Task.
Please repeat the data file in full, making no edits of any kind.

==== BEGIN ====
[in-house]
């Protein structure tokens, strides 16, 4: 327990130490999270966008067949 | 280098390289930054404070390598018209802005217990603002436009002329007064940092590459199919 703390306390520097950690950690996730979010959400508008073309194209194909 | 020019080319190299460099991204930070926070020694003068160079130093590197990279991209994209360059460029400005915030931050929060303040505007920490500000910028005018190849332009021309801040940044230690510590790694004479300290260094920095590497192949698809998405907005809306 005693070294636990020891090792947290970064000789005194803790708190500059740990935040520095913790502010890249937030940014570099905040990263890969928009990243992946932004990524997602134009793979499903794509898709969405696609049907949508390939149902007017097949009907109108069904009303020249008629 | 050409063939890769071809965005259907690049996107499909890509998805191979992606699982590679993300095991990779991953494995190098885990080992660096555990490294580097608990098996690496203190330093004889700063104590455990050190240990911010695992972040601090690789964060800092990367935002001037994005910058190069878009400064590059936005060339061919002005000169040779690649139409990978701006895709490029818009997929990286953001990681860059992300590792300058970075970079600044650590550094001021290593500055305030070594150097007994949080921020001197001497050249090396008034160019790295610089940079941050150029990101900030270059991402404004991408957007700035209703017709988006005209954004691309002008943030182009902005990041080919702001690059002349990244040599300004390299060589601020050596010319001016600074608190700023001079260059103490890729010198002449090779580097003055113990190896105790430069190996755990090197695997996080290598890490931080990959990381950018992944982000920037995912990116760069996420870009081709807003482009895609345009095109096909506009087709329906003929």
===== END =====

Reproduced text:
[in-house]
């Protein structure tokens, strides 16, 4: 327990130490999270966008067949 | 280098390289930054404070390598018209802005217990603002436009002329007064940092590459199919 703390306390520097950690950690996730979010959400508008073309194209194909 | 020019080319190299460099991204930070926070020694003068160079130093590197990279991209994209360059460029400005915030931050929060303040505007920490500000910028005018190849332009021309801040940044230690510590790694004479300290260094920095590497192949698809998405907005809306 005693070294636990020891090792947290970064000789005194803790708190500059740990935040520095913790502010890249937030940014570099905040990263890969928009990243992946932004990524997602134009793979499903794509898709969405696609049907949508390939149902007017097949009907109108069904009303020249008629 | 050409063939890769071809965005259907690049996107499909890509998805191979992606699982590679993300095991990779991953494995190098885990080992660096555990490294580097608990098996690496203190330093004889700063104590455990050190240990911010695992972040601090690789964060800092990367935002001037994005910058190069878009400064590059936005060339061919002005000169040779690649139409990978701006895709490029818009997929990286953001990681860059992300590792300058970075970079600044650590550094001021290593500055305030070594150097007994949080921020001197001497050249090396008034160019790295610089940079941050150029990101900030270059991402404004991408957007700035209703017709988006005209954004691309002008943030182009902005990041080919702001690059002349990244040599300004390299060589601020050596010319001016600074608190700023001079260059103490890729010198002449090779580097003055113990190896105790430069190996755990090197695997996080290598890490931080990959990381950018992944982000920037995912990116760069996420870009081709807003482009895609345009095109096909506009087709329906003929």